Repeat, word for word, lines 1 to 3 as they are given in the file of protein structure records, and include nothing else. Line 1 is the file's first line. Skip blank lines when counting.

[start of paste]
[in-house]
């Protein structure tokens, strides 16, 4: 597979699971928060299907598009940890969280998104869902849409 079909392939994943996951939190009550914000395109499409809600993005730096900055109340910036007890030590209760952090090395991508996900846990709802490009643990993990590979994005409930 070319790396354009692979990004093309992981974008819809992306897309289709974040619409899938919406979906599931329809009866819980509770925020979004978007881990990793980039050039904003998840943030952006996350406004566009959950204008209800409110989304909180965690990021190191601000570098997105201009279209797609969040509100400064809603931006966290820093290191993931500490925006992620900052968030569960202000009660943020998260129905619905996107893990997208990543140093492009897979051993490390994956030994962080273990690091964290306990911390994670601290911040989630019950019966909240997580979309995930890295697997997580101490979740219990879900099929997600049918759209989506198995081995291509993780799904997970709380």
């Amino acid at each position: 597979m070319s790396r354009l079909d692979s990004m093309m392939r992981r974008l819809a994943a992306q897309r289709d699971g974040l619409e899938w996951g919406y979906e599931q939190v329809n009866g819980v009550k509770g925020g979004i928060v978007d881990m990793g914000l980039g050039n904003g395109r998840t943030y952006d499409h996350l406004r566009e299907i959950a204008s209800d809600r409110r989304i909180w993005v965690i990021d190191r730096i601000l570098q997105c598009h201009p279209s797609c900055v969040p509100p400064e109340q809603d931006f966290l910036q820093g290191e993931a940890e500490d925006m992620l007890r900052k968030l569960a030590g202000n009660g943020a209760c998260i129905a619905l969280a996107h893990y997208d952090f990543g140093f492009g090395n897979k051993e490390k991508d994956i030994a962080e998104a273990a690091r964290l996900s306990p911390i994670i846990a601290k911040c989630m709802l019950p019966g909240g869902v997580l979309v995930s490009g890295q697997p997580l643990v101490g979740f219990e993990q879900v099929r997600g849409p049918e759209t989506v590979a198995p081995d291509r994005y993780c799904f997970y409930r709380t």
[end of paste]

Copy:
[in-house]
């Protein structure tokens, strides 16, 4: 597979699971928060299907598009940890969280998104869902849409 079909392939994943996951939190009550914000395109499409809600993005730096900055109340910036007890030590209760952090090395991508996900846990709802490009643990993990590979994005409930 070319790396354009692979990004093309992981974008819809992306897309289709974040619409899938919406979906599931329809009866819980509770925020979004978007881990990793980039050039904003998840943030952006996350406004566009959950204008209800409110989304909180965690990021190191601000570098997105201009279209797609969040509100400064809603931006966290820093290191993931500490925006992620900052968030569960202000009660943020998260129905619905996107893990997208990543140093492009897979051993490390994956030994962080273990690091964290306990911390994670601290911040989630019950019966909240997580979309995930890295697997997580101490979740219990879900099929997600049918759209989506198995081995291509993780799904997970709380």
């Amino acid at each position: 597979m070319s790396r354009l079909d692979s990004m093309m392939r992981r974008l819809a994943a992306q897309r289709d699971g974040l619409e899938w996951g919406y979906e599931q939190v329809n009866g819980v009550k509770g925020g979004i928060v978007d881990m990793g914000l980039g050039n904003g395109r998840t943030y952006d499409h996350l406004r566009e299907i959950a204008s209800d809600r409110r989304i909180w993005v965690i990021d190191r730096i601000l570098q997105c598009h201009p279209s797609c900055v969040p509100p400064e109340q809603d931006f966290l910036q820093g290191e993931a940890e500490d925006m992620l007890r900052k968030l569960a030590g202000n009660g943020a209760c998260i129905a619905l969280a996107h893990y997208d952090f990543g140093f492009g090395n897979k051993e490390k991508d994956i030994a962080e998104a273990a690091r964290l996900s306990p911390i994670i846990a601290k911040c989630m709802l019950p019966g909240g869902v997580l979309v995930s490009g890295q697997p997580l643990v101490g979740f219990e993990q879900v099929r997600g849409p049918e759209t989506v590979a198995p081995d291509r994005y993780c799904f997970y409930r709380t």